This week’s Guest Post Friday is a real treat. Susan Cartier Liebel was a full-time coach/consultant for solos and small firms, an attorney who started her own practice right out of law school, an adjunct professor at Quinnipiac University School of Law for eight years teaching law students how to open their own legal practices right out of law school until she founded Solo Practice University, the #1 web-based educational and professional networking community for lawyers and law students.
She publishes Build A Solo Practice, LLC and is author of the popular free e-zine Solo Practice University™. She also speaks around the country on the topic of starting a solo practice and has authored numerous columns on the subject for The Connecticut Law Tribune, Law.com, The Complete Lawyer and Lawyers USA Weekly. You can follow her on Twitter and become fan of SPU on Facebook.
There is a lot of discussion about unbundled legal services, the breaking down of a given legal process into ‘parts’. Each part can be delegated to a lawyer to handle and paid for by the client or the client can handle themselves based upon their desire and/or budget. A lawyer’s ability to offer unbundled services can change from jurisdiction to jurisdiction and by practice area.
Many lawyers see the unbundling process as minimizing the value of their services and taking their profits. Still others see it as hampering a lawyer’s ability to do a thorough job if they are only offering counsel for one or two segments of the process.
But this is where worlds collide.
“Most private practice lawyers today provide customized solutions for individual clients at high hourly rates, which is expensive for the client and unscalable for the lawyer. The democratization of information and forms on the internet, client demands for more cost effective solutions and the increasing encroachment on the profession by non-lawyers using new technologies will result in significant changes to the legal profession.”
In the beginning there were only lawyers and those who chose to go pro se. Lawyers felt they had it locked up as the processes became more difficult and onerous. And there was no middle ground. Over the past decade or two, we have looked derisively at operations such as Legal Zoom and those who would purport to take business from us by helping those ‘en masse’ with delivering forms, doing the minimum processes clients wanted done, instead of hiring the local lawyer to do it. The person inclined to go to a company like Legal Zoom or any forms company assisted by non-legal staff is known as the ‘latent legal market’ – a type of Do It Yourself -er who understands they need legal assistance but wants to do it on their own, for the most part. And they accept the ‘good enough’ solution at the price they can pay instead of the ‘best possible outcome’ at a price they believe they can’t afford.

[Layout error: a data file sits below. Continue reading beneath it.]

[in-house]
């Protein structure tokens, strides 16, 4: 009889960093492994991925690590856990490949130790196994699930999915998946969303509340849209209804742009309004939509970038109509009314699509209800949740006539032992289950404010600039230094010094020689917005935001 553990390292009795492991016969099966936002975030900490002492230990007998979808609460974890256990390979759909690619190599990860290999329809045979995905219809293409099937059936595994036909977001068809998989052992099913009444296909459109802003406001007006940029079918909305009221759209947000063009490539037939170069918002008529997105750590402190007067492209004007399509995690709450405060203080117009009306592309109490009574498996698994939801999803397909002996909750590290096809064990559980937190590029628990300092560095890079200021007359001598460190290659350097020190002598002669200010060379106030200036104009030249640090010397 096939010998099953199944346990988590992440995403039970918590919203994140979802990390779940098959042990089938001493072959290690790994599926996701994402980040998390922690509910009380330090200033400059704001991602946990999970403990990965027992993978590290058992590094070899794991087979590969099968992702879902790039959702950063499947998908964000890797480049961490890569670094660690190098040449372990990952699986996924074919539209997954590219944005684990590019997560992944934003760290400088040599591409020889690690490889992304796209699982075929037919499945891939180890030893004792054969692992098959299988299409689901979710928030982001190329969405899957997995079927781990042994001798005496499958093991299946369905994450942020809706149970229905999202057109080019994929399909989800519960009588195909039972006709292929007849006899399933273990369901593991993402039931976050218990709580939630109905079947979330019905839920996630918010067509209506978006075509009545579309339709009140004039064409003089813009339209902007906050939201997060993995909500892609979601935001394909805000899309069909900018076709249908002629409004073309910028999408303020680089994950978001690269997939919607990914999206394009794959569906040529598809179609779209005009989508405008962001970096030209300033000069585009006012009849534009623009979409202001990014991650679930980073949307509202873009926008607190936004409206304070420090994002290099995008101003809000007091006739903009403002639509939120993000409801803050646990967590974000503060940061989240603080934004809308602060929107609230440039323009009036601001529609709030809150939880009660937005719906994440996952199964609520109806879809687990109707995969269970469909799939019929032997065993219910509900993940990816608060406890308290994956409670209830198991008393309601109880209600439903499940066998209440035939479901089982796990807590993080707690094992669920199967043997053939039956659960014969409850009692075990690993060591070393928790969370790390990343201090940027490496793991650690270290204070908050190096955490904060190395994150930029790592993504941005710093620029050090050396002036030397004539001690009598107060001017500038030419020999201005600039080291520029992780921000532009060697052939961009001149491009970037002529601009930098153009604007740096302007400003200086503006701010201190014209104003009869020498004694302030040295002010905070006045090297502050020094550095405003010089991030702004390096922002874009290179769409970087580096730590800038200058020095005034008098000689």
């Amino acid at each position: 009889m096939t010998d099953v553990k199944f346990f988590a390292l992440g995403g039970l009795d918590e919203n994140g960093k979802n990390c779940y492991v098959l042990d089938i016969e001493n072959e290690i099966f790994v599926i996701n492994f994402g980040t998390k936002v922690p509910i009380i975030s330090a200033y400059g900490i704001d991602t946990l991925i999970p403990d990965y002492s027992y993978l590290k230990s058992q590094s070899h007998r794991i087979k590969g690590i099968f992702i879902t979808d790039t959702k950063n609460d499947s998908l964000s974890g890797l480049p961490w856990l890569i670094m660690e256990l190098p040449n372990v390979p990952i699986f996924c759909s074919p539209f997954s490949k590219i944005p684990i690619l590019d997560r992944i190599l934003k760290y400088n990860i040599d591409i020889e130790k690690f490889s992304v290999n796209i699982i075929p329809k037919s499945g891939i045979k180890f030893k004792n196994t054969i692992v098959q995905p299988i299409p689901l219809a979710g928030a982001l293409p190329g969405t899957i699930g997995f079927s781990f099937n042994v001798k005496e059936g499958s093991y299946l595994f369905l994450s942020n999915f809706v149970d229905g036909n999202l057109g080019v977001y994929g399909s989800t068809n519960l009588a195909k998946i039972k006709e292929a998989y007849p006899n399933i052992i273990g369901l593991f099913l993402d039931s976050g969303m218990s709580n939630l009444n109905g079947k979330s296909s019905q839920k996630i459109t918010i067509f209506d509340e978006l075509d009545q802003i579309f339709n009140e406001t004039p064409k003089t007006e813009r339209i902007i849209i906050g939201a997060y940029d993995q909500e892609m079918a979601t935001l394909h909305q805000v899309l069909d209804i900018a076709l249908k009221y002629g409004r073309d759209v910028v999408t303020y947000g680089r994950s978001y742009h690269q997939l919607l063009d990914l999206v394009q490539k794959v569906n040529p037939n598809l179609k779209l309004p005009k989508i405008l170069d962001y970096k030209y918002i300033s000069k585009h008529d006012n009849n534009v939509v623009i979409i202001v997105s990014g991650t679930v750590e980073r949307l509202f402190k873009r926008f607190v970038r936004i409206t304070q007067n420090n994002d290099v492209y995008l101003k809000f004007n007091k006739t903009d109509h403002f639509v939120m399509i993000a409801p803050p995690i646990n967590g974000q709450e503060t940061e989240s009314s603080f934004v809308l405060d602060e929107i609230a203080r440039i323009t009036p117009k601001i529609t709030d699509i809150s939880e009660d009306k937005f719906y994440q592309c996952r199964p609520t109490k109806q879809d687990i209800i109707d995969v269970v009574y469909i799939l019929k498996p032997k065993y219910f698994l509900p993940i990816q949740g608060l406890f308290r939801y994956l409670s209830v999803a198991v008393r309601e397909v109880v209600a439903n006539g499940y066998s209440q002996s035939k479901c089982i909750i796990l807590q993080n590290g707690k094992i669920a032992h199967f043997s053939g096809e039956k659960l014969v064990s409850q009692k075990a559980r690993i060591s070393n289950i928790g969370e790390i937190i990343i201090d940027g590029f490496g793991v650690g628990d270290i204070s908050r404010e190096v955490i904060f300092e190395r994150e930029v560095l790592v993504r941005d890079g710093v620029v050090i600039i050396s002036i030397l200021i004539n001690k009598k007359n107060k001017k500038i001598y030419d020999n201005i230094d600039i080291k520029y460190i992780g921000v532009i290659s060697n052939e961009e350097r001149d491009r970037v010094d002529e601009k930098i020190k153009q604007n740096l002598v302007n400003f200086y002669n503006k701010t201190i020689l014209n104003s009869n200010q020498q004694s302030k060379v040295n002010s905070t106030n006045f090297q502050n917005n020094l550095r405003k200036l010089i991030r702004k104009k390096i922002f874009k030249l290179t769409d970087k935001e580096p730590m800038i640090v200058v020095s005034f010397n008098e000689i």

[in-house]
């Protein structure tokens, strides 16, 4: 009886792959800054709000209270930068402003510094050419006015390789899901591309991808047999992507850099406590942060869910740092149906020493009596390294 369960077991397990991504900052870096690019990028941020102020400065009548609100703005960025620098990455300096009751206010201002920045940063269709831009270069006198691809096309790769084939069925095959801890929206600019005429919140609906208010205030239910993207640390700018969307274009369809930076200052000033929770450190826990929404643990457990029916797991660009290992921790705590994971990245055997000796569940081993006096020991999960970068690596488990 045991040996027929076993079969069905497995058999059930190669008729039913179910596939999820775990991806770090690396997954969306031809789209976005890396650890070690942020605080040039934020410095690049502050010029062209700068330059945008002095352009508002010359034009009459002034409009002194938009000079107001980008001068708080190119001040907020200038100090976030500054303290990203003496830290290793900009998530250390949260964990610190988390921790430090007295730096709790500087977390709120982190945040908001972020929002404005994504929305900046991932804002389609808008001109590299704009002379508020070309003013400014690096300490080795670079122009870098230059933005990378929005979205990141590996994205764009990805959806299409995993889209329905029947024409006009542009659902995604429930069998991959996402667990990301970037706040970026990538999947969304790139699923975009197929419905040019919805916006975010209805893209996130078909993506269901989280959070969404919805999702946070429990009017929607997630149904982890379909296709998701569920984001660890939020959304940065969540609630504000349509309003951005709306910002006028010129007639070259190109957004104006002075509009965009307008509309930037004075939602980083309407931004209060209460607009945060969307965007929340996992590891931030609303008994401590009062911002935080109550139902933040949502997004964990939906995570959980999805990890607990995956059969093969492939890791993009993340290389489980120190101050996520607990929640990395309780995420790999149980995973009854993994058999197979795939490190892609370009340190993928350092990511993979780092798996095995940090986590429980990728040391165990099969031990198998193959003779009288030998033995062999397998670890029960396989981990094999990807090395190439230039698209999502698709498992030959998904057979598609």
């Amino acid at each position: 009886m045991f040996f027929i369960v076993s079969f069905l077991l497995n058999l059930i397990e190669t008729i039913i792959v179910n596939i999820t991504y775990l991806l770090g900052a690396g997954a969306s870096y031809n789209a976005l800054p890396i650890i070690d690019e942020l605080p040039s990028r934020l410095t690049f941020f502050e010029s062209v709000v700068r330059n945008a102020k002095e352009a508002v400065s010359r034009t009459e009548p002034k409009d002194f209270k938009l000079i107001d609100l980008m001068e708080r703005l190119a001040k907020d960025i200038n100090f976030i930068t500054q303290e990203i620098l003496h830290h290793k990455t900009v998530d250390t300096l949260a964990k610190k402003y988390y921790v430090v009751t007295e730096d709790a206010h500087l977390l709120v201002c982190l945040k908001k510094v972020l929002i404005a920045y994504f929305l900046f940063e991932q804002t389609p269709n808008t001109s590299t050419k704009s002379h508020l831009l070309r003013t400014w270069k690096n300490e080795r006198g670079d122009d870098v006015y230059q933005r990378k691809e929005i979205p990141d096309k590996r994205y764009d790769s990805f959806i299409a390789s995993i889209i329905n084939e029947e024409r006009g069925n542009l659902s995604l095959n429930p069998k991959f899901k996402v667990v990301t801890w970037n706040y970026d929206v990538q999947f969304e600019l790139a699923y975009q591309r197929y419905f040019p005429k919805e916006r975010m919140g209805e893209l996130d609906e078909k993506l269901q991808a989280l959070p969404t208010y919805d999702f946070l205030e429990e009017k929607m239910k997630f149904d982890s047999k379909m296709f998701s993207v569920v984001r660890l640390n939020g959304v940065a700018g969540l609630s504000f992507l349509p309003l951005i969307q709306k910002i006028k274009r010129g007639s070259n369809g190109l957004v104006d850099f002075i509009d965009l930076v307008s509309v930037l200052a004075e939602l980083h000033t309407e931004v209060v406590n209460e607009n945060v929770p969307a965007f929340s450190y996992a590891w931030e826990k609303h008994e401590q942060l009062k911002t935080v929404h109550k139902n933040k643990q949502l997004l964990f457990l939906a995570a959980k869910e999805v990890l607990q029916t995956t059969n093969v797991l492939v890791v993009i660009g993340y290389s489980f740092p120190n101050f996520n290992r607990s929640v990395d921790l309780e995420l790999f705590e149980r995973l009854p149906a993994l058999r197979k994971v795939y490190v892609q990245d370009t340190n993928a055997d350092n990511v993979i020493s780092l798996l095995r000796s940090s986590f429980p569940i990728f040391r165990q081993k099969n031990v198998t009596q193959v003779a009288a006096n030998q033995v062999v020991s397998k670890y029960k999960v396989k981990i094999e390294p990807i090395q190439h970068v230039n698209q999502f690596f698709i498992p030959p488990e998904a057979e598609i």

This latent legal market has always existed. They just were not thought about much except by those companies like Legal Zoom. Now that there is more competition for clients, technological intrusion into knowledge that was once protected behind castle walls, and an economy which is making clients think twice about legal services they perceive as optional, lawyers have to look at becoming, in effect, mini-Legal Zooms. They have to start considering unbundling services (if practicable for their practice area) as an option to penetrate the latent legal market. At the very least, they should consider offering unbundled ‘a la carte’ legal services (as permitted by their jurisdiction) in order to compensate for potentially reduced traditional compensated work.
There is an added benefit to considering unbundled legal services. There are many ‘new’ Do-It-Yourself -ers born out of troubled times who will feel more secure exploring doing work themselves while still working with a local lawyer holding their hand. If they believe they are over their heads or want to change their minds, you are right there to catch them and continue with paid work. The clients become clients for life. They spread the word to their DIY friends. You’ve now gained traction in a market you once closed the door to or never realistically considered before.
Food for thought…and hopefully consumption.